Dan Marino Reverses, Punts on NFL Concussion Suit

Dan Marino, the all-star former football player known for his quick release as a quarterback, was announced as a marquee name in the new lawsuit charging the NFL hid concussion data from its players–but now, in the same day he’s reversing field and backing out.
By Jim Avila and Serena Marshall

Dan Marino, the all-star former football player known for his quick release as a quarterback, was announced as a marquee name in the new lawsuit charging the NFL hid concussion data from its players–but now, in the same day he’s reversing field and backing out.

In a statement this evening he said he “did not realize I would be automatically listed as a plaintiff in a lawsuit against the NFL.

“I have made the decision it is not necessary for me to be part of any claims or this lawsuit and therefore I am withdrawing as a plaintiff effective immediately. I am sympathetic to other players who are seeking relief who may have suffered head injuries. I also disclaim any references in the form complaint of current head injuries.”

Just this morning he was listed with 14 other players  as a result, he said, of a claim he authorized last year on his behalf “just in case I needed future medical coverage to protect me and my family in the event I later suffered from the effects of head trauma.”

“He was in it and now here maybe not in it. Um, you kind of wonder what’s going on with Dan Marino?” ABC News consultant and USA Today sports columnist Christine Brenner said. “I mean the most famous of all the players we’ve heard about with concussions. His name was shot right to the top and it was..it had an impact I think overnight.”‘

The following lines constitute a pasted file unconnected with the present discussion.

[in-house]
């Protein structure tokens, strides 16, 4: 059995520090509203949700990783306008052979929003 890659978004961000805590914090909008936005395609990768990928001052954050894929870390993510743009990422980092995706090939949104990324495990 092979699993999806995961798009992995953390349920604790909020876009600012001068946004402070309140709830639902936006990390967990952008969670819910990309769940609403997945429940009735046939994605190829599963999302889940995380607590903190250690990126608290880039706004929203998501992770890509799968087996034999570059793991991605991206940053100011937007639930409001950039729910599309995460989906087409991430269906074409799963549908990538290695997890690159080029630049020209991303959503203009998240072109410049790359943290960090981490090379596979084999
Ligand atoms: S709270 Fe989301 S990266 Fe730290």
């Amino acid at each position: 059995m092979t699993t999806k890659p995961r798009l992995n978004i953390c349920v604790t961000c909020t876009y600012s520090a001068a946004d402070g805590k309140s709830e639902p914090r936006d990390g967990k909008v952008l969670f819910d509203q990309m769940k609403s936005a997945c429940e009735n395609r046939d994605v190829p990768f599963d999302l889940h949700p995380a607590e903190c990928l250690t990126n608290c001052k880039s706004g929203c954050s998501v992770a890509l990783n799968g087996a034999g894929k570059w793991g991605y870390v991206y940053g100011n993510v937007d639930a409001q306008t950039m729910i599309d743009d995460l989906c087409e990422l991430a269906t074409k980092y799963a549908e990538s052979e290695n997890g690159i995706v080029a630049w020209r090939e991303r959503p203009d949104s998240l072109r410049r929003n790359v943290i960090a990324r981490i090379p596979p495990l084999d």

The suit charges the NFL with allowing players to “…block, tackle, butt, spear, ram and or injure opposing players with their helmeted heads.”  But Marino, who played 17 years in the NFL, isn’t really known for concussions, having suffered only two.

“It shows us that every single player, who has played the game at some point, is thinking about this. Is wondering about it and is worried about it,” Brennan said. “He’s wondering, clearly, after just a couple hits. Could this be a start of something that’s worse? Could it be debilitating? Could it affect his family? And that’s why he put his name on a lawsuit to start the process to let people know that he might be one of those people.”

People close to Marino told ESPN there were concerns Marino’s conversations with CEO Tom Garfinkel about a position with Dolphins could be jeopardized by an NFL lawsuit.

Researchers across the country have been racing to find a solution to the hard hits in football.
At the University of Alabama Birmingham an effort is underway to invent a better helmet— helmet testing hasn’t been updated since 1969.

“The drop test was based on skull fractures. Back in the ’60s that was the biggest problem – skull fractures,” Dean Sicking, associate vice president for Product Development at UAB explained. “But they haven’t gone to the next step which is to address the next biggest safety problem when they eliminated skull fractures… which is concussions.”

Tracking, not only the head-on force, but the twisting torque and rotation that causes even more damage to the player.

“When two helmets strike each other they frequently generate a rotational effect that causes one players’ head to rotate very rapidly and that causes a shearing action where all the veins and other connective tissues that are attached to the brain start twisting and being stretched around the outside and that can cause another source of trauma and it’s been shown be an important source of concussions,” Sicking said.

Those hits have NFL players current and former from quarterback to linebacker concerned for their health.
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